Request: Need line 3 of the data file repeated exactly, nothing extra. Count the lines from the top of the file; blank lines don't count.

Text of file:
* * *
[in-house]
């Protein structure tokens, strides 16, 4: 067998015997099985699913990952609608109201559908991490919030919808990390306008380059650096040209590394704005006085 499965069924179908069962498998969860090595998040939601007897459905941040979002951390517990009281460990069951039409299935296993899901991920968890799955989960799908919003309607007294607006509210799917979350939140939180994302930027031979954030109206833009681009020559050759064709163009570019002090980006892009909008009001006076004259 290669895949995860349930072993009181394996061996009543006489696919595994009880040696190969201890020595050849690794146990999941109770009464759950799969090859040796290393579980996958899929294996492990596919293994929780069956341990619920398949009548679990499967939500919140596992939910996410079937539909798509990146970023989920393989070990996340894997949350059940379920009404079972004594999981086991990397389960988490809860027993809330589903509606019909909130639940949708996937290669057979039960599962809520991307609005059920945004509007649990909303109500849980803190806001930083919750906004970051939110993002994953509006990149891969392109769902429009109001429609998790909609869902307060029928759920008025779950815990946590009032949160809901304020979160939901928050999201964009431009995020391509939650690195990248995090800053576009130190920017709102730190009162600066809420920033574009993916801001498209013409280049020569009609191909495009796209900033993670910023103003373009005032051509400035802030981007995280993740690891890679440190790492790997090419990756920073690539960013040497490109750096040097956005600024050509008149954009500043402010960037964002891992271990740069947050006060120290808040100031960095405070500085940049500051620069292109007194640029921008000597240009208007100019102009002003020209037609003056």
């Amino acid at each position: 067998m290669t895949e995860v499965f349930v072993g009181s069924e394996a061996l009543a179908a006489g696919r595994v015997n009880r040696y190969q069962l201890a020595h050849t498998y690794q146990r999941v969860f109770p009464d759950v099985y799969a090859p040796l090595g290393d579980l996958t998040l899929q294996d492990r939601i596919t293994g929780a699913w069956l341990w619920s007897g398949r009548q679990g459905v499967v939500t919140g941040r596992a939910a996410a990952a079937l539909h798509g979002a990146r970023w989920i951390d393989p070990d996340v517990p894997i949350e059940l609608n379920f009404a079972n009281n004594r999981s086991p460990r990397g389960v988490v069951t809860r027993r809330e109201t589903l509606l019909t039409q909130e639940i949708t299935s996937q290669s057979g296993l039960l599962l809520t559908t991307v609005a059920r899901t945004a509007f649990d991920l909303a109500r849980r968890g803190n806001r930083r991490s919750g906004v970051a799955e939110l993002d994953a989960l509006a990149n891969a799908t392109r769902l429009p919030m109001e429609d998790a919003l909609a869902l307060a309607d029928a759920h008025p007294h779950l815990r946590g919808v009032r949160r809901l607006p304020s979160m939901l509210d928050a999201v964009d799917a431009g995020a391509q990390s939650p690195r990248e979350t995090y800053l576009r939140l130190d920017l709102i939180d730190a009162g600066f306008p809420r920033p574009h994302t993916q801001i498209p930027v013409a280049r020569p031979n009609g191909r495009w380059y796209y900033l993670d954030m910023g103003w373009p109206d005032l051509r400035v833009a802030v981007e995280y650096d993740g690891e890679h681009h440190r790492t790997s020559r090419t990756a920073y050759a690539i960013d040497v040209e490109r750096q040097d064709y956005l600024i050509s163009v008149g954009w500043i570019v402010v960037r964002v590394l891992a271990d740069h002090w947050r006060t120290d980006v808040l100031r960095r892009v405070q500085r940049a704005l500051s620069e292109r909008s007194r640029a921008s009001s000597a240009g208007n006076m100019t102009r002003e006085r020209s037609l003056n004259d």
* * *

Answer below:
């Amino acid at each position: 067998m290669t895949e995860v499965f349930v072993g009181s069924e394996a061996l009543a179908a006489g696919r595994v015997n009880r040696y190969q069962l201890a020595h050849t498998y690794q146990r999941v969860f109770p009464d759950v099985y799969a090859p040796l090595g290393d579980l996958t998040l899929q294996d492990r939601i596919t293994g929780a699913w069956l341990w619920s007897g398949r009548q679990g459905v499967v939500t919140g941040r596992a939910a996410a990952a079937l539909h798509g979002a990146r970023w989920i951390d393989p070990d996340v517990p894997i949350e059940l609608n379920f009404a079972n009281n004594r999981s086991p460990r990397g389960v988490v069951t809860r027993r809330e109201t589903l509606l019909t039409q909130e639940i949708t299935s996937q290669s057979g296993l039960l599962l809520t559908t991307v609005a059920r899901t945004a509007f649990d991920l909303a109500r849980r968890g803190n806001r930083r991490s919750g906004v970051a799955e939110l993002d994953a989960l509006a990149n891969a799908t392109r769902l429009p919030m109001e429609d998790a919003l909609a869902l307060a309607d029928a759920h008025p007294h779950l815990r946590g919808v009032r949160r809901l607006p304020s979160m939901l509210d928050a999201v964009d799917a431009g995020a391509q990390s939650p690195r990248e979350t995090y800053l576009r939140l130190d920017l709102i939180d730190a009162g600066f306008p809420r920033p574009h994302t993916q801001i498209p930027v013409a280049r020569p031979n009609g191909r495009w380059y796209y900033l993670d954030m910023g103003w373009p109206d005032l051509r400035v833009a802030v981007e995280y650096d993740g690891e890679h681009h440190r790492t790997s020559r090419t990756a920073y050759a690539i960013d040497v040209e490109r750096q040097d064709y956005l600024i050509s163009v008149g954009w500043i570019v402010v960037r964002v590394l891992a271990d740069h002090w947050r006060t120290d980006v808040l100031r960095r892009v405070q500085r940049a704005l500051s620069e292109r909008s007194r640029a921008s009001s000597a240009g208007n006076m100019t102009r002003e006085r020209s037609l003056n004259d």